Police forces of Sahel States commit to the fight against corruption
Corruption challenges the very legitimacy of the State. The scourge of corruption within the police force itself constitutes a serious threat to efforts to combat organized crime and illicit drug trafficking. Within the Sahel region, a study from the Afrobarometer (2013) has revealed on average 71% of respondents feel that some or most police officers are corrupt.
To meet this challenge, UNODC organized a meeting in Niamey, Niger, on 13 and 14 October 2015, bringing together Deputy Director Generals of the National Police, Judicial Police Officers and Directors of National Police Schools as well as heads and representatives of national institutions contributing to the fight against corruption from five Sahel countries (Burkina Faso, Mauritania, Mali, Niger and Senegal). Specialized judges in economic and financial crime, and representatives of civil society were also present to discuss the issues of corruption and the police.
At the opening of this regional workshop, the Director General of the National Police of Niger Mr Boubacar Souley, reiterated his "firm commitment to fight tirelessly against corruption in [his] institution." The Secretary-General of the Interior Ministry said that "the sub-region is facing the worst form of crime: terrorism" and that "the fight against this widespread scourge can only be effectively conducted by staff that is honest, dedicated, professional and well equipped." He also recalled that corruption "is a major factor of instability and a threat to the peace."
The Regional Representative of UNODC, Mr Pierre Lapaque, expressed concern about impunity in the face of corruption, "too often we still see a lack of investigation and prosecution of individuals involved in acts of corruption." He stated that "the fight against corruption must take a more prominent place in both policing and judicial activities in the Sahel region."
During the two day workshop, the participants shared their experiences on two main themes: cooperation between the police and the national institutions for the fight against corruption, and on the fight against corruption within the police.
The UNODC Anti-Corruption Adviser for West Africa, Mr Samuel De Jaegere, presented the current efforts to fight against corruption in the Sahel region. The Director of the Judicial Police of Rwanda, Mr. Theos Badege, also attended the meeting and shared the experience of Rwanda in the fight against corruption, including within the forces of the National Police.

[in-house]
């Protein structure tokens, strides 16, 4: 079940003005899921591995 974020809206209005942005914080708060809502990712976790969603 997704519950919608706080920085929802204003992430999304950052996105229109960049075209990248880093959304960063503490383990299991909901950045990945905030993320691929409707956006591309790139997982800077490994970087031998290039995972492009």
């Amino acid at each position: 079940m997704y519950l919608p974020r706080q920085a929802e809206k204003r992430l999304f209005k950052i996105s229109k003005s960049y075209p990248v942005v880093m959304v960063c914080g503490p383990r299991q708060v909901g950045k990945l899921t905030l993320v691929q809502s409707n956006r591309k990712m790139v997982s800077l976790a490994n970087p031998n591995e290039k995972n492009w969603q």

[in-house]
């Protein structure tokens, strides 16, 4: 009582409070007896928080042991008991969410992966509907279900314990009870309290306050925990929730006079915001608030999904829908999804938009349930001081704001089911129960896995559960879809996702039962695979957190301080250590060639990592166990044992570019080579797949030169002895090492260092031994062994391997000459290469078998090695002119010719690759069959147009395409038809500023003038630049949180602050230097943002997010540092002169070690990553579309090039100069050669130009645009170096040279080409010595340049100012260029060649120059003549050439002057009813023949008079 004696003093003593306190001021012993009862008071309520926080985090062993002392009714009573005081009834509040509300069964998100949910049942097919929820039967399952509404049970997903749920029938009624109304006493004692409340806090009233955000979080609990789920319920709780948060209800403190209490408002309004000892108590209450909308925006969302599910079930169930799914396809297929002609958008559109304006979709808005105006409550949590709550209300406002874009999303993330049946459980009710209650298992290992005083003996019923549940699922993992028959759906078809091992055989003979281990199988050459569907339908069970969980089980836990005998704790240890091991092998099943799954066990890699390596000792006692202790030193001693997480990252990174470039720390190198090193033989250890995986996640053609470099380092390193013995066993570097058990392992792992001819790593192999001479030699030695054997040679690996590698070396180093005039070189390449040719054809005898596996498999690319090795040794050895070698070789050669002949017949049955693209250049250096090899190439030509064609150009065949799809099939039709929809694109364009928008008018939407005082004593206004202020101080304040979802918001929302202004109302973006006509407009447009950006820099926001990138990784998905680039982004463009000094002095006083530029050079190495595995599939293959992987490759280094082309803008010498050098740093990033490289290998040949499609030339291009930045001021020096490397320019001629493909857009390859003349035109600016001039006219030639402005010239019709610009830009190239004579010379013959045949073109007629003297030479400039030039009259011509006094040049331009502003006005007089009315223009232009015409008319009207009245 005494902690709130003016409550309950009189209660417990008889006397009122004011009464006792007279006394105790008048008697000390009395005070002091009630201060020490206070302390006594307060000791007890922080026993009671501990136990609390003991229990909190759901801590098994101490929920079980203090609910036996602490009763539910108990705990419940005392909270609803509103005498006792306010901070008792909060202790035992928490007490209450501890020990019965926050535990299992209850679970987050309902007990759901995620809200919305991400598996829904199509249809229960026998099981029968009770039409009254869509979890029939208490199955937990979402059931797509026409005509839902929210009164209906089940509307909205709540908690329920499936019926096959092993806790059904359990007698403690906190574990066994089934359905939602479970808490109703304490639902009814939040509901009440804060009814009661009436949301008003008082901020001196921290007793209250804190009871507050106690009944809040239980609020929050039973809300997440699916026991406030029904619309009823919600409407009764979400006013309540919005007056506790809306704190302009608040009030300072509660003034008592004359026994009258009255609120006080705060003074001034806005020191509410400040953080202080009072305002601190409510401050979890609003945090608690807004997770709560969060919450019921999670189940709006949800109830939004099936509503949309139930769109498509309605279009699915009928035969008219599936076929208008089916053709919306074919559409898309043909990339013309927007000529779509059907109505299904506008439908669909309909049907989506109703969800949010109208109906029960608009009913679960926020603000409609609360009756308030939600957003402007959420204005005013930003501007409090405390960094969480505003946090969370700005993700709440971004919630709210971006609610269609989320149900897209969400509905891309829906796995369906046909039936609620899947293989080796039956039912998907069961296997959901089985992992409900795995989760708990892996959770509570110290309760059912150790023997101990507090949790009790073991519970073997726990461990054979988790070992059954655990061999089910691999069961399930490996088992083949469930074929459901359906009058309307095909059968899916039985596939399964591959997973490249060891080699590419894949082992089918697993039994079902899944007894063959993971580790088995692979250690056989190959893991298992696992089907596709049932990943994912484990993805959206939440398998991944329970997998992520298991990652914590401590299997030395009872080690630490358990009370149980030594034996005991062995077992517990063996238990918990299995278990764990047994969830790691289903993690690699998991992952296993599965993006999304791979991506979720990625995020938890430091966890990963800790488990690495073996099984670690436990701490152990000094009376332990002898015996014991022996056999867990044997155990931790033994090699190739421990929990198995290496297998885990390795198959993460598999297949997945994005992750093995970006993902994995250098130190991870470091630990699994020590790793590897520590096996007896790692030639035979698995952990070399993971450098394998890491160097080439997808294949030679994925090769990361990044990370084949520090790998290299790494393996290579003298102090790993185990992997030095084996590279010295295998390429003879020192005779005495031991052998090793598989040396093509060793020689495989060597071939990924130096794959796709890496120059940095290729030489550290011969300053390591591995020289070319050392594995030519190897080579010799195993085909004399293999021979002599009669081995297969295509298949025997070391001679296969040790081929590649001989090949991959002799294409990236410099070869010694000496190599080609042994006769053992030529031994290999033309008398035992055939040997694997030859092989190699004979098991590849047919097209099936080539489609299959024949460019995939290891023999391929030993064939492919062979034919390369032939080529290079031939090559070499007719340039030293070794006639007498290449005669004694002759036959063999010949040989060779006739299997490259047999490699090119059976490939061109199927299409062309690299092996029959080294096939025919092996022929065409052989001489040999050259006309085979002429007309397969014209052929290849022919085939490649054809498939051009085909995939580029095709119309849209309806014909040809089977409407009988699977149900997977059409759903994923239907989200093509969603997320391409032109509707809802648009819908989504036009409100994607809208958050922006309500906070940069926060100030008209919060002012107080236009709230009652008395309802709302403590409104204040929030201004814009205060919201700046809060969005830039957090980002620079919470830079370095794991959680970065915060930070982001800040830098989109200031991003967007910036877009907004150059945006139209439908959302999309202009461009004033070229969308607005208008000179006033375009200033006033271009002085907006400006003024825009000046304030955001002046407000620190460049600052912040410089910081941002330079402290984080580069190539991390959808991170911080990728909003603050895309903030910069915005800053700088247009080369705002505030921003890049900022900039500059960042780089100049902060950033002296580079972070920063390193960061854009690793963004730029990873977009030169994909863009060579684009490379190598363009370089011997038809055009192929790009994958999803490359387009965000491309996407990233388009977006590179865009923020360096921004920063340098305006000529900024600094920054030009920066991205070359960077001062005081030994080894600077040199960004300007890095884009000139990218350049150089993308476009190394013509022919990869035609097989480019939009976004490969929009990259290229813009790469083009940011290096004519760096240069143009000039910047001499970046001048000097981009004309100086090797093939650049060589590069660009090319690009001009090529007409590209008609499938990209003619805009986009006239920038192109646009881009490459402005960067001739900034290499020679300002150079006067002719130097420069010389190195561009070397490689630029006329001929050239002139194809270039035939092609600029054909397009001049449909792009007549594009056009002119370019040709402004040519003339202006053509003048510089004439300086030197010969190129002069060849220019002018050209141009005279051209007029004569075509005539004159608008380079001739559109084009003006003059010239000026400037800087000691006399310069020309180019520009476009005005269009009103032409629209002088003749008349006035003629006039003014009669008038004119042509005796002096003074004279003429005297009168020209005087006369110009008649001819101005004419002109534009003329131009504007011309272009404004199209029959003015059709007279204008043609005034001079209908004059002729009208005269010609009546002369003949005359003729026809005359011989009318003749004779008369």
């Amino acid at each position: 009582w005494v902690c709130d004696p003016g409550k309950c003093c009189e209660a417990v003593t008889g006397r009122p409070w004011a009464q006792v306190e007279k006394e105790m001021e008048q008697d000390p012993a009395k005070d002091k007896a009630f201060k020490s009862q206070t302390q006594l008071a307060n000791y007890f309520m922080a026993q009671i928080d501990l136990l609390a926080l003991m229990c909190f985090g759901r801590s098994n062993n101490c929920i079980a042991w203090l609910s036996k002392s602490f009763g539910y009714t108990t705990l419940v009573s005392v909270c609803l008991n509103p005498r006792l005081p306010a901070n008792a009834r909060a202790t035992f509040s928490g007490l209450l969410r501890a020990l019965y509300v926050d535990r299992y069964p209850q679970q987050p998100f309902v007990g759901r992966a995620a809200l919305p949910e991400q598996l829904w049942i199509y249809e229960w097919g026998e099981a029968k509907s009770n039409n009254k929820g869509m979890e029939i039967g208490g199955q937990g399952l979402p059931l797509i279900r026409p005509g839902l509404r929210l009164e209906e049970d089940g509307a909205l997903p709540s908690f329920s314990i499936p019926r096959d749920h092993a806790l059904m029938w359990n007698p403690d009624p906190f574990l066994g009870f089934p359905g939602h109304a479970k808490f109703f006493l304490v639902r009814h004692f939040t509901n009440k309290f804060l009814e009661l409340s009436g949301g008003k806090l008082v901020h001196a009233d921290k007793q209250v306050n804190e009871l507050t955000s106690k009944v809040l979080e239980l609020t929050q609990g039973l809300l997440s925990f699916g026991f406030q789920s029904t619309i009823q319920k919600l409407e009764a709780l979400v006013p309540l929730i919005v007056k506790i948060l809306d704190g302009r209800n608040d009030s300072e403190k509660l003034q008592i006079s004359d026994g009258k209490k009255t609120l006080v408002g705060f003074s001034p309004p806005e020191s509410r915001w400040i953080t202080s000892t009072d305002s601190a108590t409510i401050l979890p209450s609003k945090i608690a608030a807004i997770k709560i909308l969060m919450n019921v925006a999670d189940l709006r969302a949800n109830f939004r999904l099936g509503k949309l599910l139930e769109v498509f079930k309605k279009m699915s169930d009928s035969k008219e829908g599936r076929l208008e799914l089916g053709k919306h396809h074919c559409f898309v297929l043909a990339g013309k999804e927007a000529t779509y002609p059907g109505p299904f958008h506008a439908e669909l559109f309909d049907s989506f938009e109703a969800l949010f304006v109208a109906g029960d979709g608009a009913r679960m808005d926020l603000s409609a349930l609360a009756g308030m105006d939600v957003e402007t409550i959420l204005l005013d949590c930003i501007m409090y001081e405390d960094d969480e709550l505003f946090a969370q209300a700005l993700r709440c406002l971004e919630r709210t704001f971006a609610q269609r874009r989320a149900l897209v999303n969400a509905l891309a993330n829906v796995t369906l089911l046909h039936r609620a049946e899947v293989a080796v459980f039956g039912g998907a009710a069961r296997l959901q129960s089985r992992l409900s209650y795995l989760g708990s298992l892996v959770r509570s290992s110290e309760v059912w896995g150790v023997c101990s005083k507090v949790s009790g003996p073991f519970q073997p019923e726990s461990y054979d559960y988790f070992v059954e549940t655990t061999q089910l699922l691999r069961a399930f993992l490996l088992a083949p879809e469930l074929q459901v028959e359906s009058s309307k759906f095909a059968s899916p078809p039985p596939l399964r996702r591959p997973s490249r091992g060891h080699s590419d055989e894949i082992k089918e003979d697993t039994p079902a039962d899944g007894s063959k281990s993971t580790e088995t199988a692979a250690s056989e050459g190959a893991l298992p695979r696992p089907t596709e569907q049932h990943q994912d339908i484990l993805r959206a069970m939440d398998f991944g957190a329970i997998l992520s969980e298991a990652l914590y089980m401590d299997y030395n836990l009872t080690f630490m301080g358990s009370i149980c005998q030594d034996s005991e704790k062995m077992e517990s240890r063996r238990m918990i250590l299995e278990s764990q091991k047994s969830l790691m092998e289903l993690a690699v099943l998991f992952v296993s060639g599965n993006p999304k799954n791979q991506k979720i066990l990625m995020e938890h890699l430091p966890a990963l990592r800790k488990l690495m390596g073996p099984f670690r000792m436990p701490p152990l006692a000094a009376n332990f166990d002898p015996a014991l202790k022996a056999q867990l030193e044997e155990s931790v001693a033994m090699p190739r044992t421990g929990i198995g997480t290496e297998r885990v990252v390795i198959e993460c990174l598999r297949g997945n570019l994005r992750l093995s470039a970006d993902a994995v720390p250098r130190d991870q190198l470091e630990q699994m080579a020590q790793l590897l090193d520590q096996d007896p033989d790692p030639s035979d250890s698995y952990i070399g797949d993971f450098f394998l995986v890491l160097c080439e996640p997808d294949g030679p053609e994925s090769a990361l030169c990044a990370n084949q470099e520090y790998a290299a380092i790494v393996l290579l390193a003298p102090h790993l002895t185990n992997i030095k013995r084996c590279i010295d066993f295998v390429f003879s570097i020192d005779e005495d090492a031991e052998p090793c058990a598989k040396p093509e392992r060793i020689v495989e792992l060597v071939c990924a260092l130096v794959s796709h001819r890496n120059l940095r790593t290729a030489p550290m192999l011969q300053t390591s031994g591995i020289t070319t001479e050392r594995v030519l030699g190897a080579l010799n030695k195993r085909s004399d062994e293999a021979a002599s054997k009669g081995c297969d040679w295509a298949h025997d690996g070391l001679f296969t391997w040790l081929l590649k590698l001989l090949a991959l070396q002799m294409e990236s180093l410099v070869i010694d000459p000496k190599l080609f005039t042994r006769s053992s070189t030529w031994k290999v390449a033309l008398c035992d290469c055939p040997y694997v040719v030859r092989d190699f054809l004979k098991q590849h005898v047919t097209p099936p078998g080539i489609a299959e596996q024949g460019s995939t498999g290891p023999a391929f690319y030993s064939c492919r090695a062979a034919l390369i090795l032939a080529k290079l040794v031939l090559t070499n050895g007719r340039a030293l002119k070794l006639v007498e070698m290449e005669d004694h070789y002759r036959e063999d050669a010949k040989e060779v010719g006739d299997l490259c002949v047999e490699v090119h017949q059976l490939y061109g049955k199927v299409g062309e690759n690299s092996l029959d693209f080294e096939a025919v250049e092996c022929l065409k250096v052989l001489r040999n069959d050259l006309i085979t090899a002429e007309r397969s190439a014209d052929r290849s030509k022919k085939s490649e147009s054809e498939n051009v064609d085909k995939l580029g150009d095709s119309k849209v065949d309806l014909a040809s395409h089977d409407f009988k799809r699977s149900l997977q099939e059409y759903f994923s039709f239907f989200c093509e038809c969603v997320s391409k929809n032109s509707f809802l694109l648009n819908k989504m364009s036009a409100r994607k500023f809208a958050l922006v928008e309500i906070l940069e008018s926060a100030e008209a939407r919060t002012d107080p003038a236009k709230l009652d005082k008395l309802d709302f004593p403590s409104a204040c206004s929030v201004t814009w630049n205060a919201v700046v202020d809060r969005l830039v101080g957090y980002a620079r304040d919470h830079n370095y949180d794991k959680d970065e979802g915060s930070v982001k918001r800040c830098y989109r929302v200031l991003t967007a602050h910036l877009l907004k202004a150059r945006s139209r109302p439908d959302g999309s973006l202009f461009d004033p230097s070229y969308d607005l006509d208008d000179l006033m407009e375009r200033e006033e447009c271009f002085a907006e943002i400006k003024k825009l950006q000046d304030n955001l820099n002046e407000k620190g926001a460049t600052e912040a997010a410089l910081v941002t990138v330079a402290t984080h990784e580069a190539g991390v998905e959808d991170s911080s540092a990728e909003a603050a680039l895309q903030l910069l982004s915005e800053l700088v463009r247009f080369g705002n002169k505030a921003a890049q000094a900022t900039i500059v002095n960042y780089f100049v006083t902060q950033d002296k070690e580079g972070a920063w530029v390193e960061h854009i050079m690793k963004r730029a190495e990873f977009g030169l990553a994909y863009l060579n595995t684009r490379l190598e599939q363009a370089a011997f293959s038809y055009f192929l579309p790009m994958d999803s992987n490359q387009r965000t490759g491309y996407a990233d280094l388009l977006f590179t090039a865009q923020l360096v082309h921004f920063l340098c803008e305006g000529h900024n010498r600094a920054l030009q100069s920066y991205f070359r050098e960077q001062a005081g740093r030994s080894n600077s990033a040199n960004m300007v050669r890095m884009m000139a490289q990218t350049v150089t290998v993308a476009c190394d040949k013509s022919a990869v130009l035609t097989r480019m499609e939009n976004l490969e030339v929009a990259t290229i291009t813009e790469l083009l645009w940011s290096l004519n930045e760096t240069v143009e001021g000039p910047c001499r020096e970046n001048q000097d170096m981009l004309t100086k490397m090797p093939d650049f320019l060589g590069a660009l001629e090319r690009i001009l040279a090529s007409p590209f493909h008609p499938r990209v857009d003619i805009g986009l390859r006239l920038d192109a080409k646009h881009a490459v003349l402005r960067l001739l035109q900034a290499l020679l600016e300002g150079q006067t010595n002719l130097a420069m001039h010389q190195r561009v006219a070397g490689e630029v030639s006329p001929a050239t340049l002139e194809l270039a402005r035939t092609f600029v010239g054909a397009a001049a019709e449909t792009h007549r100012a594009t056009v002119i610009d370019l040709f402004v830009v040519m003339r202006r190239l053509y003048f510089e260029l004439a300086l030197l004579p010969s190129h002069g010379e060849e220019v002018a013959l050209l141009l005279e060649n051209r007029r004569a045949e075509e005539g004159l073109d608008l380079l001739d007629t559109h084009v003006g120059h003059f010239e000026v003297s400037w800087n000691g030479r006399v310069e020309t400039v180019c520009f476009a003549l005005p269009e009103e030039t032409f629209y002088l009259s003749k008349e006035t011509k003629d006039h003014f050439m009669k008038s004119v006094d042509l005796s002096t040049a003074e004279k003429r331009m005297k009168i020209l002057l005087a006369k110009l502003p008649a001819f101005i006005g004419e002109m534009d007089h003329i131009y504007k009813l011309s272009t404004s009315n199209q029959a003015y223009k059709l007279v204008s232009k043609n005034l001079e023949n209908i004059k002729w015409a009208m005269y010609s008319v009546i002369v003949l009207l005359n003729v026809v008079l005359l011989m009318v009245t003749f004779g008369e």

At the end of proceedings, the participants endorsed a statement in which they, among others, proposed "(1) to strengthen cooperation between national institutions for the fight against corruption and the forces of the National Police; (2) to consider strengthening national institutions in the fight against corruption by granting judicial police powers and powers of prosecution before the courts; (3) to support the national police academies to develop training modules on integrity and the fight against corruption; (4) support advocacy at the national level to improve the living and work conditions of police officers; (5) to support internal and external oversight bodies of the National Police to strengthen discipline and apply the appropriate penal sanctions; (6) to develop and strengthen partnerships between national police forces and civil society in the fight against corruption and (7) to promote information and awareness campaigns for the benefit of the public with involvement from the media and key figures." Finally, they proposed "to extend the activities against corruption to other national security forces and to law enforcement officers."
In addition to this regional event, Mr Pierre Lapaque met the Prime Minister of the Republic of Niger, HE Mr. Brigi Rafini, the Minister of Interior, HE Mr. Hassoumi Massaoudou, the Minister of Justice, HE Mr. Marou Amadou and the new Ambassador of France to the Republic of Niger, HE Mr. Marcel Escure.
The Regional Representative thus stressed the importance of the fight against corruption, the effects of which are devastating not only for the State but also for the whole sub-region, especially when this occurs within the police force, the supposed guarantors of law and order.
As the official guardian of the United Nations Convention against Corruption, and as a contributor to the United Nations Integrated Strategy for the Sahel, UNODC routinely delivers capacity building exercises aimed at curbing corruption across sectors and industries. This particular conference was made possible thanks to the support of the government of Austria.